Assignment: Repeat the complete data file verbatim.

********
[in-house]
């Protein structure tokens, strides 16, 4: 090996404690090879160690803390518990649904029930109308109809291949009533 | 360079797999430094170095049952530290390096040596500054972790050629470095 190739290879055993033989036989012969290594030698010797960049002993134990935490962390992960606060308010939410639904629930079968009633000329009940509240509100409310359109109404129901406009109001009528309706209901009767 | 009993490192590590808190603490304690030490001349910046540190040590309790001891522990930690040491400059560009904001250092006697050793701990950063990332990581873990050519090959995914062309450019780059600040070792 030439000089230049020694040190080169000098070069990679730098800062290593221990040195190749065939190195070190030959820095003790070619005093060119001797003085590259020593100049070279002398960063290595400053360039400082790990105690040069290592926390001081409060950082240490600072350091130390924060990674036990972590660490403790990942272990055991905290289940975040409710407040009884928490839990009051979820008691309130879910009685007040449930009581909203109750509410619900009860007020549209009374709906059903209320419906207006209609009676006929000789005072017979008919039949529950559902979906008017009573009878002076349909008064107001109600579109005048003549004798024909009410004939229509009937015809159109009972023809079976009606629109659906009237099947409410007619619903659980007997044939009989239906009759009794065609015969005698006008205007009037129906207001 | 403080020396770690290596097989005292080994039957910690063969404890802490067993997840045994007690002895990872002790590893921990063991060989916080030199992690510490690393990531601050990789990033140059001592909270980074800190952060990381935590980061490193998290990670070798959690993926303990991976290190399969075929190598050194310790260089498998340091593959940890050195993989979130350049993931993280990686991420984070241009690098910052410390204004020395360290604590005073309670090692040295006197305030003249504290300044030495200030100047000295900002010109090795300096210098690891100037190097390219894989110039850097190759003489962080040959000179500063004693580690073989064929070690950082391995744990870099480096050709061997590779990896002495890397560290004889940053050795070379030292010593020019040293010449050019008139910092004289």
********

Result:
[in-house]
């Protein structure tokens, strides 16, 4: 090996404690090879160690803390518990649904029930109308109809291949009533 | 360079797999430094170095049952530290390096040596500054972790050629470095 190739290879055993033989036989012969290594030698010797960049002993134990935490962390992960606060308010939410639904629930079968009633000329009940509240509100409310359109109404129901406009109001009528309706209901009767 | 009993490192590590808190603490304690030490001349910046540190040590309790001891522990930690040491400059560009904001250092006697050793701990950063990332990581873990050519090959995914062309450019780059600040070792 030439000089230049020694040190080169000098070069990679730098800062290593221990040195190749065939190195070190030959820095003790070619005093060119001797003085590259020593100049070279002398960063290595400053360039400082790990105690040069290592926390001081409060950082240490600072350091130390924060990674036990972590660490403790990942272990055991905290289940975040409710407040009884928490839990009051979820008691309130879910009685007040449930009581909203109750509410619900009860007020549209009374709906059903209320419906207006209609009676006929000789005072017979008919039949529950559902979906008017009573009878002076349909008064107001109600579109005048003549004798024909009410004939229509009937015809159109009972023809079976009606629109659906009237099947409410007619619903659980007997044939009989239906009759009794065609015969005698006008205007009037129906207001 | 403080020396770690290596097989005292080994039957910690063969404890802490067993997840045994007690002895990872002790590893921990063991060989916080030199992690510490690393990531601050990789990033140059001592909270980074800190952060990381935590980061490193998290990670070798959690993926303990991976290190399969075929190598050194310790260089498998340091593959940890050195993989979130350049993931993280990686991420984070241009690098910052410390204004020395360290604590005073309670090692040295006197305030003249504290300044030495200030100047000295900002010109090795300096210098690891100037190097390219894989110039850097190759003489962080040959000179500063004693580690073989064929070690950082391995744990870099480096050709061997590779990896002495890397560290004889940053050795070379030292010593020019040293010449050019008139910092004289």